Special exhibition of collaborative works with Japanese leading creatives
In this show, a special exhibition was also held to showcase ARITA works designed by the project producer Kiyoyuki Okuyama and three leading creators representing Japan, Beat Takeshi, Kengo Kuma, and Kashiwa Sato. The designers collaborated with 8 companies who took on the challenge of producing these often technically-difficult pieces, but success was achieved by freely employing advanced techniques developed by artisans over generations, and the cutting-edge technology and digital design of the Saga Ceramics Research Laboratory. At the second-day conference held in front of the special exhibition booth, Mr. Yamaguchi, Governor of Saga Prefecture, Kiyoyuki Okuyama, and Kashiwa Sato took the platform. They explained the project vision and concept of the works to an appreciative packed audience including journalists. The exhibition of collaborative works made with the guest creatives drew much attention with many visitors commenting, "All the designs are so elegant and beautiful."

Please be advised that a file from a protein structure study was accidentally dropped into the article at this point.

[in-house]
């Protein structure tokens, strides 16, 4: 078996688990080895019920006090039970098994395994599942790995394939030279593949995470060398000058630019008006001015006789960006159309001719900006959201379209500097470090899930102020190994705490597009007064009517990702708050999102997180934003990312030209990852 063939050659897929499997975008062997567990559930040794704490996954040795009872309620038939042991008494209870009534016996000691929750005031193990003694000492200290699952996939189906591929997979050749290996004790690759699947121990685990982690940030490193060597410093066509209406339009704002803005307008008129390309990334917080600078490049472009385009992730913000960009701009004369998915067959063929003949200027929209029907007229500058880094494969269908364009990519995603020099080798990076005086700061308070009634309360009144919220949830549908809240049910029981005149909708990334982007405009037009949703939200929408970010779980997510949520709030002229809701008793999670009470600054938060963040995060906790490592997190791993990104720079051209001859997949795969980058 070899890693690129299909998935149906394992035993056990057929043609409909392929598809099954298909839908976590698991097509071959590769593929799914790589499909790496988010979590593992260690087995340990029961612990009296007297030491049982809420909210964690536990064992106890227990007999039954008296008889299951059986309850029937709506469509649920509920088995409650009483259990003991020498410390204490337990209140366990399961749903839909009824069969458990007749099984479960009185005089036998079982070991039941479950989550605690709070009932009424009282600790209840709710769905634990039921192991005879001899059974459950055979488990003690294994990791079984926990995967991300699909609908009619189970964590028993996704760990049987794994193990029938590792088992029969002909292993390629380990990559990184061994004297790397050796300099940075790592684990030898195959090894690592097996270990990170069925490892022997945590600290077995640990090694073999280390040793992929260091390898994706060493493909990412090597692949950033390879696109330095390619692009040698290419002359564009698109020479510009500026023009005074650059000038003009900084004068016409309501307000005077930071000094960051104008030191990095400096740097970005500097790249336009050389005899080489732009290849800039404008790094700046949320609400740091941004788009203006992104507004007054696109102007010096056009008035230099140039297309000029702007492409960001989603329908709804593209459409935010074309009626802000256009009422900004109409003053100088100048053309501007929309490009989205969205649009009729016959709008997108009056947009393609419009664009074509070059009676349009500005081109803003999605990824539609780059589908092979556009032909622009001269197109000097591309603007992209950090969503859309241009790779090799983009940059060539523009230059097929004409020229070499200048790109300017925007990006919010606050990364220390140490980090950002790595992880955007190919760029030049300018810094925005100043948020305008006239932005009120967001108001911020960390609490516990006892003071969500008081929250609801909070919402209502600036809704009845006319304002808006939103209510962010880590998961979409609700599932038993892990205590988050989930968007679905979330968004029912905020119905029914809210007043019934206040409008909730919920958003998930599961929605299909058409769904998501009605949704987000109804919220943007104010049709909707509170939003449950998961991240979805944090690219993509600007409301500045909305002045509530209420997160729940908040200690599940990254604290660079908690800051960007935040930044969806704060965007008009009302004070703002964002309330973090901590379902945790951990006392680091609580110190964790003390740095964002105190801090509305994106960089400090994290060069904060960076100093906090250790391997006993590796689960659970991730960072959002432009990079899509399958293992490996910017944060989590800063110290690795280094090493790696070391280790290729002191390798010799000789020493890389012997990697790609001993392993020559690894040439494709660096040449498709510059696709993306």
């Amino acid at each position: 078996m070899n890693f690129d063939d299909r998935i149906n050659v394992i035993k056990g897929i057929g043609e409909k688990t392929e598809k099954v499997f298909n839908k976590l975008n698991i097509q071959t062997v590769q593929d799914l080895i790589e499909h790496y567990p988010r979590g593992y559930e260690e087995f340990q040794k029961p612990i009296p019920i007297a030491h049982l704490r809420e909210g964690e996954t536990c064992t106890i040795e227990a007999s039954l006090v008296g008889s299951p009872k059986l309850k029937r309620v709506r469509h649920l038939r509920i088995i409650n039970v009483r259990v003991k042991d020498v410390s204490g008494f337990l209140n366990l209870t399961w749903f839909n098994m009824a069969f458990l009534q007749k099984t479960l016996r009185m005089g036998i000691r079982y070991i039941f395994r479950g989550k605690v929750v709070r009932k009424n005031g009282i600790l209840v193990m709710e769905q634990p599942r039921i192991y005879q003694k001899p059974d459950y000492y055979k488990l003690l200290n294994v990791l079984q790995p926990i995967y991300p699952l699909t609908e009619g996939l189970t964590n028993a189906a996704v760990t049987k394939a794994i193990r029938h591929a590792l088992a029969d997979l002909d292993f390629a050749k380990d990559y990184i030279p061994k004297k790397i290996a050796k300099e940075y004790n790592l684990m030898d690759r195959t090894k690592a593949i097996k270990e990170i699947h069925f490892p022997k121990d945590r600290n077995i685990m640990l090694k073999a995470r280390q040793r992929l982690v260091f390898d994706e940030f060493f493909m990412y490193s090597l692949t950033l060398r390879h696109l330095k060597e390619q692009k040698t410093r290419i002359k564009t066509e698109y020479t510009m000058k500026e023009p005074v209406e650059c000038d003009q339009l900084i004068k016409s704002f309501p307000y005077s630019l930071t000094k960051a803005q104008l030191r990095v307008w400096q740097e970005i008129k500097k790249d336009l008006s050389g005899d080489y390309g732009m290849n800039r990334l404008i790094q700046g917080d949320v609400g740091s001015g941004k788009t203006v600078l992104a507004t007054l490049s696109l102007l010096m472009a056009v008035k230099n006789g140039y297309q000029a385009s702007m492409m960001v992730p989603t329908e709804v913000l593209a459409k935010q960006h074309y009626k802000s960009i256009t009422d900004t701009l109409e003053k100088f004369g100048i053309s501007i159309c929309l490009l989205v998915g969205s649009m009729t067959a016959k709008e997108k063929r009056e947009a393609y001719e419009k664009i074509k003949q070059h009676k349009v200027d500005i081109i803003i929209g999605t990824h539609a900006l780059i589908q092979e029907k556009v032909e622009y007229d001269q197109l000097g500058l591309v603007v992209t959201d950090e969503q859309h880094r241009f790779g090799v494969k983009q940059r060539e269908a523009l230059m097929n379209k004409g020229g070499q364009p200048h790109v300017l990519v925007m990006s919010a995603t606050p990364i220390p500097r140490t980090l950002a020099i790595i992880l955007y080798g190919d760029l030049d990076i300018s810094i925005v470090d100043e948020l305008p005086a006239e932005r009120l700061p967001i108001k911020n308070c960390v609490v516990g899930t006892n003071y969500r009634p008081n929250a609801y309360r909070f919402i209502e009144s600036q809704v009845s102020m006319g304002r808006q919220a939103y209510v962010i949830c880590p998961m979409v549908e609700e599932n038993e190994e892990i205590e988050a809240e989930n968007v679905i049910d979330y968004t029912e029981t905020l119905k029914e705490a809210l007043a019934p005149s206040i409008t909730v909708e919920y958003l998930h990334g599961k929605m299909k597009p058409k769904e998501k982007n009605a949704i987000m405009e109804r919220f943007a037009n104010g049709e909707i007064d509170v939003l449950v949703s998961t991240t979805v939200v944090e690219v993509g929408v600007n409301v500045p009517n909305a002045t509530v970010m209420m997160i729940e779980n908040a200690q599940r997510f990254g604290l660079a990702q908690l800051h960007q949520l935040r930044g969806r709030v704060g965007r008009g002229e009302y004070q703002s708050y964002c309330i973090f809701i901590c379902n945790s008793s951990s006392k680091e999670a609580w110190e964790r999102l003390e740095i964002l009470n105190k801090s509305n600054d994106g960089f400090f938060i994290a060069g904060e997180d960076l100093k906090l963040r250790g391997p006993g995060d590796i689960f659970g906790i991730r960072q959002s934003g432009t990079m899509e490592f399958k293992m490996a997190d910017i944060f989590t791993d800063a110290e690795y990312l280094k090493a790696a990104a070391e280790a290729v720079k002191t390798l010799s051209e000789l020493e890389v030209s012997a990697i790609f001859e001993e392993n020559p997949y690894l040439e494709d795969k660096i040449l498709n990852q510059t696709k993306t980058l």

For the presentation in the show, the three internationally-renowned guest creators made the following comments on their experience of creating and collaborating:
Beat Takeshi (comedian, film director)
"I think if people looking at the works feel something in their own way, it'll be alright. I started playing with the idea, what happens if traditional Japanese crafts in different materials are combined? I also thought up completely new shapes which might be interesting when created as a ceramic. I then drew pictures off the top of my head. The artisans in Arita saw many of these pictures and gave shape to their feelings. It's interesting how each company's way of perceiving is expressed in the works."
Kengo Kuma (architect)
"The title of this work is Wave. The issue to tackle was how light and delicate we could be with something heavy like clay. We aimed at giving lightness to the ware by replacing a shell-shaped ware with an aggregate of frames. I know my design was technically difficult to shape, but the computer-based cutting-edge technology and traditional advanced skills led us to a great end product. Arita while maintaining its long tradition always takes on challenges to surpass itself."
Kashiwa Sato (art director, creative director)